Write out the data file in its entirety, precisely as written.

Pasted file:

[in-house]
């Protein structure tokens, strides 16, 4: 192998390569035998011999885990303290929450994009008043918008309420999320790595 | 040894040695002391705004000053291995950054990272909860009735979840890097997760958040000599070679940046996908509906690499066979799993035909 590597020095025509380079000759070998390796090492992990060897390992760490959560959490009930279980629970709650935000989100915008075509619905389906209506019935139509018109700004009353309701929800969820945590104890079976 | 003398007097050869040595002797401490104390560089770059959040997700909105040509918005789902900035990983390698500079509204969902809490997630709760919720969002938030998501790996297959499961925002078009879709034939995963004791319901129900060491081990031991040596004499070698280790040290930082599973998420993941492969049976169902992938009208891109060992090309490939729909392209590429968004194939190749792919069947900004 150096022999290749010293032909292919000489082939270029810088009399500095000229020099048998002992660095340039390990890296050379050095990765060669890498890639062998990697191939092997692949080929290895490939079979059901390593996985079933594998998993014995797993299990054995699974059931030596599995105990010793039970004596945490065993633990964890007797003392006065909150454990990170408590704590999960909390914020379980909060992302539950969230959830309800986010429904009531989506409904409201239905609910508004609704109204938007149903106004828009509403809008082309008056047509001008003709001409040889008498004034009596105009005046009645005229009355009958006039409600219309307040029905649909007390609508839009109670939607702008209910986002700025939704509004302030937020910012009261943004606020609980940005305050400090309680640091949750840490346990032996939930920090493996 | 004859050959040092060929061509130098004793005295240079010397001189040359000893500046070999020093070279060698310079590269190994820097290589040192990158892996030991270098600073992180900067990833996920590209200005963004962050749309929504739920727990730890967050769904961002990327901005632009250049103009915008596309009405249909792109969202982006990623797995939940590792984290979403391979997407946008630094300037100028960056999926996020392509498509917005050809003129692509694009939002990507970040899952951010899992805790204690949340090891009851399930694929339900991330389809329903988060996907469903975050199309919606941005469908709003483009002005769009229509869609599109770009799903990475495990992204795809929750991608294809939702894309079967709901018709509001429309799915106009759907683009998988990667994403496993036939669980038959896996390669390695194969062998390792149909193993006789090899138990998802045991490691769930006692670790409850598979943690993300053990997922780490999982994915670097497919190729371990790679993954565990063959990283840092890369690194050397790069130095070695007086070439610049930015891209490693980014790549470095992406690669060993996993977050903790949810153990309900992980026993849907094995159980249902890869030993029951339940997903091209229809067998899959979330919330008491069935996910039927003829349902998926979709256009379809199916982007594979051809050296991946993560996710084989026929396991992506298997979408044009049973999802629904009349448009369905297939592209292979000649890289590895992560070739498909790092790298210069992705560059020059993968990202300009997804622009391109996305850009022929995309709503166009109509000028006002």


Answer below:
[in-house]
């Protein structure tokens, strides 16, 4: 192998390569035998011999885990303290929450994009008043918008309420999320790595 | 040894040695002391705004000053291995950054990272909860009735979840890097997760958040000599070679940046996908509906690499066979799993035909 590597020095025509380079000759070998390796090492992990060897390992760490959560959490009930279980629970709650935000989100915008075509619905389906209506019935139509018109700004009353309701929800969820945590104890079976 | 003398007097050869040595002797401490104390560089770059959040997700909105040509918005789902900035990983390698500079509204969902809490997630709760919720969002938030998501790996297959499961925002078009879709034939995963004791319901129900060491081990031991040596004499070698280790040290930082599973998420993941492969049976169902992938009208891109060992090309490939729909392209590429968004194939190749792919069947900004 150096022999290749010293032909292919000489082939270029810088009399500095000229020099048998002992660095340039390990890296050379050095990765060669890498890639062998990697191939092997692949080929290895490939079979059901390593996985079933594998998993014995797993299990054995699974059931030596599995105990010793039970004596945490065993633990964890007797003392006065909150454990990170408590704590999960909390914020379980909060992302539950969230959830309800986010429904009531989506409904409201239905609910508004609704109204938007149903106004828009509403809008082309008056047509001008003709001409040889008498004034009596105009005046009645005229009355009958006039409600219309307040029905649909007390609508839009109670939607702008209910986002700025939704509004302030937020910012009261943004606020609980940005305050400090309680640091949750840490346990032996939930920090493996 | 004859050959040092060929061509130098004793005295240079010397001189040359000893500046070999020093070279060698310079590269190994820097290589040192990158892996030991270098600073992180900067990833996920590209200005963004962050749309929504739920727990730890967050769904961002990327901005632009250049103009915008596309009405249909792109969202982006990623797995939940590792984290979403391979997407946008630094300037100028960056999926996020392509498509917005050809003129692509694009939002990507970040899952951010899992805790204690949340090891009851399930694929339900991330389809329903988060996907469903975050199309919606941005469908709003483009002005769009229509869609599109770009799903990475495990992204795809929750991608294809939702894309079967709901018709509001429309799915106009759907683009998988990667994403496993036939669980038959896996390669390695194969062998390792149909193993006789090899138990998802045991490691769930006692670790409850598979943690993300053990997922780490999982994915670097497919190729371990790679993954565990063959990283840092890369690194050397790069130095070695007086070439610049930015891209490693980014790549470095992406690669060993996993977050903790949810153990309900992980026993849907094995159980249902890869030993029951339940997903091209229809067998899959979330919330008491069935996910039927003829349902998926979709256009379809199916982007594979051809050296991946993560996710084989026929396991992506298997979408044009049973999802629904009349448009369905297939592209292979000649890289590895992560070739498909790092790298210069992705560059020059993968990202300009997804622009391109996305850009022929995309709503166009109509000028006002």